The Car’s the Star: 10 Fords that Found Fame in Film

The Car’s the Star: 10 Fords that Found Fame in Film

Posted at Fri, Jul 14, 2023 9:45 AM

Some people watch movies to see their favorite actors. Others prefer a particular genre – superhero sagas, action films or rom-coms where the meet-cute couple finds happiness as the credits roll.

At Mullinax Ford, our favorite flicks are those in which Fords claim the close-ups and deserve top billing. We’re talking car chases, road odysseys, stomping the gas pedal to outrun a T-rex. There’s no Oscar for vehicles, but these should have their tire tracks memorialized on the Hollywood Walk of Fame.

So grab some popcorn and let’s hit the cinematic road to review a few of our favorites.

1968 Ford Mustang GT Fastback – Bullitt (1968)

OMG, is there a more perfect chase scene than Steve McQueen as Frank Bullitt rocketing through the streets of San Francisco in a Mustang GT? The bad guys – a couple of hitmen – pursue him in a Dodge Charger that eventually meets a fiery end. The two vehicles bounce up and down the hills, slam into intersections, sideswipe each other and leave their viewers’ stomachs churning in midair for a full 11 minutes. 

The studio ordered two identical Mustangs, both in Highland Green with 390 CID engines. One sustained significant damage but was later restored.

1968 Ford Mustang GT Fastback - Bullitt

1966 Ford Thunderbird  – Thelma and Louise (1991)

We think this movie should have been called Thelma, Louise and a T-bird because, obviously, it could not have been made without the spectacular convertible driven by Susan Sarandon’s character.

And the ending? Goodness, such a terrible thing to happen to the car. We cried for days.

The studio chose the convertible because it made filming the actors inside easier – and because it is an absolutely perfect vehicle for a road trip. Five identical cars were used in filming – all showroom quality with no customization because that’s what Louise would have wanted.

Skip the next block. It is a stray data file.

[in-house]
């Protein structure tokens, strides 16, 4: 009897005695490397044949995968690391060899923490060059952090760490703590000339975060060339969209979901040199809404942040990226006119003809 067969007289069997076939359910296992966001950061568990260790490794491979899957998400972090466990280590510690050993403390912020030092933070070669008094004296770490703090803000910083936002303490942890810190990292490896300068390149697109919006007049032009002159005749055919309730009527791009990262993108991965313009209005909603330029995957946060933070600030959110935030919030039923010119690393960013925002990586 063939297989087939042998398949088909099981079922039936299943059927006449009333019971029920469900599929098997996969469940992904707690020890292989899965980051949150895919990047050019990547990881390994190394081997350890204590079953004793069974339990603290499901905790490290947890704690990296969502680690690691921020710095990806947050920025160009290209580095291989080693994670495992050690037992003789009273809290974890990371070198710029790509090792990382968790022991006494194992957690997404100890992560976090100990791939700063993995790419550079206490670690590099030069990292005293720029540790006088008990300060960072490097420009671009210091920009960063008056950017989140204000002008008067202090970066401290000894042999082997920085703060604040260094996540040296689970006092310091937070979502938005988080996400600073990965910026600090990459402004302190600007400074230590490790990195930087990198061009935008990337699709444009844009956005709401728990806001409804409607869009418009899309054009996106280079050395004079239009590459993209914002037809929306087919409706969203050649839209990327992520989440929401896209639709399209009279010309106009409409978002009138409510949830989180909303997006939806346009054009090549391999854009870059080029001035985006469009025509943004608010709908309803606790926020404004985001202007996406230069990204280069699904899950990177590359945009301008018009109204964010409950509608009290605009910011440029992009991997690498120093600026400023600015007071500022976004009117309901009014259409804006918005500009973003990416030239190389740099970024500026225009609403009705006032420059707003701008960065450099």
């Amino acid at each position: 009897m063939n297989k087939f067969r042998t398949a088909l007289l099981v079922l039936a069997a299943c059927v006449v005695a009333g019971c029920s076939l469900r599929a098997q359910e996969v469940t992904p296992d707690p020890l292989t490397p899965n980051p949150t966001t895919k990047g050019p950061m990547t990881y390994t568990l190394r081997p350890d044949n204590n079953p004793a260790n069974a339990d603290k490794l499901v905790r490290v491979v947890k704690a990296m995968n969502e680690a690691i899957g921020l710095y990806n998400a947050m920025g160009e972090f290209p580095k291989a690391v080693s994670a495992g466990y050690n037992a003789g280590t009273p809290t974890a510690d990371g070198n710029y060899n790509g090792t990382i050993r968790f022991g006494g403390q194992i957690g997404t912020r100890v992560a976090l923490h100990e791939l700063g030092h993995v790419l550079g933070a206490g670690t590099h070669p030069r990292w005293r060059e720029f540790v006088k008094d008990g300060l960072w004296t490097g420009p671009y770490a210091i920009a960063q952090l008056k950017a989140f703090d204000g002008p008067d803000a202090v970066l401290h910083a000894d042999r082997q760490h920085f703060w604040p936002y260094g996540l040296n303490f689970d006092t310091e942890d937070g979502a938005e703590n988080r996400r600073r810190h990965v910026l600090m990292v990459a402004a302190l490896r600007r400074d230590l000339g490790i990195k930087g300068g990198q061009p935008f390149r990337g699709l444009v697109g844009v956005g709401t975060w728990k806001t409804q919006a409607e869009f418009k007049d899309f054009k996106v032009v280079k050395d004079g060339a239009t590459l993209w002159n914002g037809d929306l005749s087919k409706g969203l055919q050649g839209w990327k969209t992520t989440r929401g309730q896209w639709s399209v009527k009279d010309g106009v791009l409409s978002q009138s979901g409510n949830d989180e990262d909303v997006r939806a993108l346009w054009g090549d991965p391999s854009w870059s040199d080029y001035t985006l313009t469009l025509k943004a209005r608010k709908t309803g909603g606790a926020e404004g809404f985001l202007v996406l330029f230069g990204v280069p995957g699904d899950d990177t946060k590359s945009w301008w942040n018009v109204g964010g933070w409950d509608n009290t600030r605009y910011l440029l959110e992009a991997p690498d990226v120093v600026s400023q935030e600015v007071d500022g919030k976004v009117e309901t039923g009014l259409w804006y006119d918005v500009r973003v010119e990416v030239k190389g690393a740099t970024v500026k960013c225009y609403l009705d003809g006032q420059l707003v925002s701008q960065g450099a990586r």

Ford produced the Thunderbird from 1955 to 1997, with a brief revival as a luxury two-seat model in the early 2000s.

1966 Ford Thunderbird - Thelma and Louise

1992 Ford Explorer XLT – Jurassic Park (1993)

Move over, dinos. The Explorer XLT is just as ferocious as you were in this popular sci-fi blockbuster. And hey, it’s still around, and still one of the most popular mid-sized SUVs in the country. More than we can say for you toothy lizards.

Four XLTs, all brightly emblazoned with the logo of the don’t-mess-with-Mother-Nature theme park, were cast as tour vehicles in the movie.

They have some extra equipment you can’t get on the showroom floor, though. or even by special order, including a self-driving system (there was a track underneath; it did not really drive by itself), night-vision goggles under the seats and a water tap to keep passengers hydrated on their circuit of the (totally safe and innocuous) jungle full of rampaging extinct reptiles.

1992 Ford Explorer XLT - Jurassic Park

The Ford Mustang – James Bond: Goldfinger (1964), Thunderball (1965), Diamonds Are Forever (1971)

The Mustang made its cinematic debut in a Bond flick. Who knew? Alas, the 1964 model meets an unfortunate end in Goldfinger.

The ’65 picks up 007 in the Bahamas in Thunderball while the 1971 Mach 1, with Bond at the wheel (actually famous stuntman Bill Hickman), stars in a chase through Vegas – including roaring down an alley on two wheels.

Ford Mustang – Goldfinger (1964), Thunderball (1965), Diamonds Are Forever (1971)

Ford GT40 Mk. II, Le Mans ’66 - Ford vs Ferrari (2019)

The action is on track, but the nail-biting drama is behind the scenes in this Oscar-winning film about one of the most historic races in automotive history. Determined to beat an Italian racing team at the 1966 24 Hours of Le Mans race in France, Ford develops the GT40 Mk. II.

The endurance race, the most prestigious of its time, was grueling but in the end, the Ford team left the Italians in the dust.

Long before the checkered flag though, the Italians insult the Americans, drivers and designers on the Ford team argue over the GT40’s shortcomings and rivalry boils over between... well, everybody.

Matt Damon and Christian Bale headlined the film, while Jon Bernthal (Shane Walsh in The Walking Dead) plays Lee Iacocca, considered the father of the Mustang and Ford’s CEO in the 1980s.